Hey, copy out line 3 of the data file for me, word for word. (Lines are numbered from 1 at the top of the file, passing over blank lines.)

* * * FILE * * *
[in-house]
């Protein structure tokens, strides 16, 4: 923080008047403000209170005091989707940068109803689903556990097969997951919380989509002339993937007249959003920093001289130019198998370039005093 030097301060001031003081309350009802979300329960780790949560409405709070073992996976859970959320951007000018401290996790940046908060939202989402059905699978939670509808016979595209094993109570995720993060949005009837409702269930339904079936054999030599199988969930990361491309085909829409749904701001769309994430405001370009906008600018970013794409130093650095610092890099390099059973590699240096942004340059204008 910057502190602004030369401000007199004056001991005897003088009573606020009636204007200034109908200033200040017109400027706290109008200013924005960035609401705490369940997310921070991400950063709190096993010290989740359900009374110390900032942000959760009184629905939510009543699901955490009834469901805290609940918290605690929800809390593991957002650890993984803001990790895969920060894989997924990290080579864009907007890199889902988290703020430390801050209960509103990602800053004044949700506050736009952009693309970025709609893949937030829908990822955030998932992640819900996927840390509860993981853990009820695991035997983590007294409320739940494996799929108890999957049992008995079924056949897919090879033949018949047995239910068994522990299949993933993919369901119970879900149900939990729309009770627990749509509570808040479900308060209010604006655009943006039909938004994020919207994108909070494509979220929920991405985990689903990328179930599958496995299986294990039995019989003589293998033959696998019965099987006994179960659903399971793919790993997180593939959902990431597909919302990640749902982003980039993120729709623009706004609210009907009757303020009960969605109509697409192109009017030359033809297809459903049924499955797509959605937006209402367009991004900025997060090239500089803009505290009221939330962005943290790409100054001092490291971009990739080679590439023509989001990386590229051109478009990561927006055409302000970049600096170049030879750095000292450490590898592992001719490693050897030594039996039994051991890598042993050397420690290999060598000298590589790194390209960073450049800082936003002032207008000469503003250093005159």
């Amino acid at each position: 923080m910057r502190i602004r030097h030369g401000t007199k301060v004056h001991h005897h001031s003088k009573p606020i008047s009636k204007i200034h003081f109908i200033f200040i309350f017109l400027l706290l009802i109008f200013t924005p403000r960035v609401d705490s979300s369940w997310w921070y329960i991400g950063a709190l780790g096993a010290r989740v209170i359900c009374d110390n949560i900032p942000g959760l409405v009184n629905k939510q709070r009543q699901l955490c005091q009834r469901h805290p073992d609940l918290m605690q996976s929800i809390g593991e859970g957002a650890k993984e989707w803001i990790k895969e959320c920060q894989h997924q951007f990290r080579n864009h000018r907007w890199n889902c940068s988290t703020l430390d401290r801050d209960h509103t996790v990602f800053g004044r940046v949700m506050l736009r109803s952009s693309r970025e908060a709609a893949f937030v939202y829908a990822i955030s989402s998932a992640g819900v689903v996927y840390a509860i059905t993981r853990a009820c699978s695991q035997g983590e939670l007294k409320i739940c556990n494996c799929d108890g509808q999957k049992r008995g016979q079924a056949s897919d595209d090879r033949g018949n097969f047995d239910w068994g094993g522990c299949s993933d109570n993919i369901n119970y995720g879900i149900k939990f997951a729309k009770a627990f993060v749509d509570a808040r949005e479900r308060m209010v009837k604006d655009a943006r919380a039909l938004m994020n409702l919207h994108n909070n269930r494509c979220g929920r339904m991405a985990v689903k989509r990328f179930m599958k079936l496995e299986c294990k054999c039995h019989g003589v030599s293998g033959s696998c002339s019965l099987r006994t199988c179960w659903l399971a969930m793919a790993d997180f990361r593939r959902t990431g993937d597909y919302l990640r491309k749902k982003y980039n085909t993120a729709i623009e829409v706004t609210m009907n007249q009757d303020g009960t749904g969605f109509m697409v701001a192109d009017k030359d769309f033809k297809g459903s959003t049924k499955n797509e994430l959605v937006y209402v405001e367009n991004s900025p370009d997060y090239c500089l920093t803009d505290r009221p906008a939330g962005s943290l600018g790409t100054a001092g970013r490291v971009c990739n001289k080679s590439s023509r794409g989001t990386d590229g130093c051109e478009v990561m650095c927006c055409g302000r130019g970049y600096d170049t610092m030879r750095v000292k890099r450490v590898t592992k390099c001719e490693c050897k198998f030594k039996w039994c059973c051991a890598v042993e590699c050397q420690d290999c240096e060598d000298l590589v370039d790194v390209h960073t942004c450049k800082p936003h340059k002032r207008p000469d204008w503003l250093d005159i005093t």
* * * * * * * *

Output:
């Amino acid at each position: 923080m910057r502190i602004r030097h030369g401000t007199k301060v004056h001991h005897h001031s003088k009573p606020i008047s009636k204007i200034h003081f109908i200033f200040i309350f017109l400027l706290l009802i109008f200013t924005p403000r960035v609401d705490s979300s369940w997310w921070y329960i991400g950063a709190l780790g096993a010290r989740v209170i359900c009374d110390n949560i900032p942000g959760l409405v009184n629905k939510q709070r009543q699901l955490c005091q009834r469901h805290p073992d609940l918290m605690q996976s929800i809390g593991e859970g957002a650890k993984e989707w803001i990790k895969e959320c920060q894989h997924q951007f990290r080579n864009h000018r907007w890199n889902c940068s988290t703020l430390d401290r801050d209960h509103t996790v990602f800053g004044r940046v949700m506050l736009r109803s952009s693309r970025e908060a709609a893949f937030v939202y829908a990822i955030s989402s998932a992640g819900v689903v996927y840390a509860i059905t993981r853990a009820c699978s695991q035997g983590e939670l007294k409320i739940c556990n494996c799929d108890g509808q999957k049992r008995g016979q079924a056949s897919d595209d090879r033949g018949n097969f047995d239910w068994g094993g522990c299949s993933d109570n993919i369901n119970y995720g879900i149900k939990f997951a729309k009770a627990f993060v749509d509570a808040r949005e479900r308060m209010v009837k604006d655009a943006r919380a039909l938004m994020n409702l919207h994108n909070n269930r494509c979220g929920r339904m991405a985990v689903k989509r990328f179930m599958k079936l496995e299986c294990k054999c039995h019989g003589v030599s293998g033959s696998c002339s019965l099987r006994t199988c179960w659903l399971a969930m793919a790993d997180f990361r593939r959902t990431g993937d597909y919302l990640r491309k749902k982003y980039n085909t993120a729709i623009e829409v706004t609210m009907n007249q009757d303020g009960t749904g969605f109509m697409v701001a192109d009017k030359d769309f033809k297809g459903s959003t049924k499955n797509e994430l959605v937006y209402v405001e367009n991004s900025p370009d997060y090239c500089l920093t803009d505290r009221p906008a939330g962005s943290l600018g790409t100054a001092g970013r490291v971009c990739n001289k080679s590439s023509r794409g989001t990386d590229g130093c051109e478009v990561m650095c927006c055409g302000r130019g970049y600096d170049t610092m030879r750095v000292k890099r450490v590898t592992k390099c001719e490693c050897k198998f030594k039996w039994c059973c051991a890598v042993e590699c050397q420690d290999c240096e060598d000298l590589v370039d790194v390209h960073t942004c450049k800082p936003h340059k002032r207008p000469d204008w503003l250093d005159i005093t």